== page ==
June 14, 2007
PEBBLE PLAN MISSES THE CUT
California Coastal Commission: 8-4 vote defeats voter-approved local coastal program
SANTA ROSA — Faced with an all-or-nothing choice to approve or deny the 2000 Measure A local coastal program for Pebble Beach, the state Coastal Commission voted: nothing.
The commission unanimously denied certifying Measure A, the local coastal program change approved by 62.5 percent of Monterey County voters in 2000 that called for a reduction in single-family housing development in Pebble Beach in favor of a new golf course, a relocated equestrian center, additional visitor accommodations and work-force housing.
"It's disappointing," said Alan Williams of Carmel Development Co., who drew up the measure with attorney Anthony Lombardo for Pebble Beach Co. "They disregarded the people of Monterey County."
Opponents, however, saw the plan as just the kind of project the Coastal Commission was designed to prevent.
"This is the most egregious example of developers seeking to circumvent the Coastal Act I can remember," said Commissioner Sara Wan. "It bulldozes the environment. It's wholesale destruction of the environment."
The Coastal Commission went into Wednesday's 11-hour hearing with a staff report recommending denial. A motion by Commissioner David Potter, a member of the Monterey County Board of Supervisors, to approve Measure A, failed on an 8-4 vote. The commission then voted unanimously to deny certifying the ballot measure as Pebble Beach's new local coastal program.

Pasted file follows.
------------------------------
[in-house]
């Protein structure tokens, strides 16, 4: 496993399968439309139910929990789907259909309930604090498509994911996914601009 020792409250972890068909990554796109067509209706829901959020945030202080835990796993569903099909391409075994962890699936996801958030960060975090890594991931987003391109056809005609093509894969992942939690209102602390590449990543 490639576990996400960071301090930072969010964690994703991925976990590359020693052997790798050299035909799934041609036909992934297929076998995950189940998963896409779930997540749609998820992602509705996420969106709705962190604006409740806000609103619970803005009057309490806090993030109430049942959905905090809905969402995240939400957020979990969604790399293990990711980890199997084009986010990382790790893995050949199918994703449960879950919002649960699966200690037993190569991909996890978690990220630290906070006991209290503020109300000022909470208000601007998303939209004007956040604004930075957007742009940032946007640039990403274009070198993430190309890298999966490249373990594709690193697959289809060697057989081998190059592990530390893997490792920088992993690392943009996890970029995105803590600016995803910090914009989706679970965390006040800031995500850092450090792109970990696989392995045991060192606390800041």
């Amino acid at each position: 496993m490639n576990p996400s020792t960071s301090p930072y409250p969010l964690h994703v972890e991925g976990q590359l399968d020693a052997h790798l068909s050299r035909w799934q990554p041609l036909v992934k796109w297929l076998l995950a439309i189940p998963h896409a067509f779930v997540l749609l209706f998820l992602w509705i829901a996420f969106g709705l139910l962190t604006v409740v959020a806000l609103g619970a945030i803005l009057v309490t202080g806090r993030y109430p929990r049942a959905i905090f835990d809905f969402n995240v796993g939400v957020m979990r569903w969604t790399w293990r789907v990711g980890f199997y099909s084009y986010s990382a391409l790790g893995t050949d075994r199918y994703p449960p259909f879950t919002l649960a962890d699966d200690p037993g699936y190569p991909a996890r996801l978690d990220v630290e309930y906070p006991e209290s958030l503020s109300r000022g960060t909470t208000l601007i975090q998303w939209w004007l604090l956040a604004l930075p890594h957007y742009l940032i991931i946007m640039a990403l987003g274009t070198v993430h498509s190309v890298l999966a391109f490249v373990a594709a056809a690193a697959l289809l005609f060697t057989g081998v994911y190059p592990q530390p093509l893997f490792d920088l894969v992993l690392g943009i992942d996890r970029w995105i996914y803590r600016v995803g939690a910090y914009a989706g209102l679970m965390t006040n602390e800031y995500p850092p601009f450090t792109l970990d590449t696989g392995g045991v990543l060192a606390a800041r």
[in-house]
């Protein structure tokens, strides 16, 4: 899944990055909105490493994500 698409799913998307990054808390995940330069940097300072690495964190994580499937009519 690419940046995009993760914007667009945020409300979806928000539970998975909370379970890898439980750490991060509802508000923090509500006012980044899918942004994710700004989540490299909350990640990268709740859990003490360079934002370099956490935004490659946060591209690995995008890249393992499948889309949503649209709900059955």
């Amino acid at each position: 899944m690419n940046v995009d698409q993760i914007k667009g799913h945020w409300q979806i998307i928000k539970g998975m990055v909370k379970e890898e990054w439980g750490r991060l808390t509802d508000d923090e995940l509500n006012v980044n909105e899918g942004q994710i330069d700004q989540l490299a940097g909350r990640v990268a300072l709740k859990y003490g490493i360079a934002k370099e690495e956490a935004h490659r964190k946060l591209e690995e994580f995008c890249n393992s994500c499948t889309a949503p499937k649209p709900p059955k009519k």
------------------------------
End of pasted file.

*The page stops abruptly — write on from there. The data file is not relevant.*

Asked if Measure A could be sent back to the Board of Supervisors for revision, Alana Knaster, deputy director of the Monterey County Resource Agency, represented the county in the hearing and said that Measure A couldn't be amended without another vote of the people.
"Measure A has put you (the commission), the county and the public in a box," Douglas said. "It can't be amended in a substantive way without going back to the voters."
According to commission counsel Janet Patterson, denial of Measure A's certification means that the county could offer a new local coastal program for Pebble Beach for submission to the Coastal Commission at a later time, rather than submit a redrafted Measure A to another countywide vote.
In the face of a long day of testimony about what Pebble Beach Co. hopes to do if the measure was certified, Potter argued that "this is a local coastal program, not a development plan."
Opponents had cited the destruction of upwards of 18,000 trees, 15,000 of them Monterey pines, and the loss of endangered Yadon's piperia orchids and other rare plants that grow on the forest floor.
There would be, Potter said, "some sort of housing" if the plan were denied, since Pebble Beach Co. could pursue development under the old local coastal program of 1984, that potentially allows development of upwards of 800 new houses within the forest.
"Estate houses scattered through the forest," he said, "causes a tremendous amount of damage and don't do well with the forest itself." With them, Potter added, would come roads, utilities, landscaping, traffic, buildings, pets and human activities that would also degrade the environment.
He described the Coastal Zone as "a political boundary" rather than anything based on the environment, and argued that Pebble Beach Co.'s proposals to preserve forest lands outside the zone were worth considering.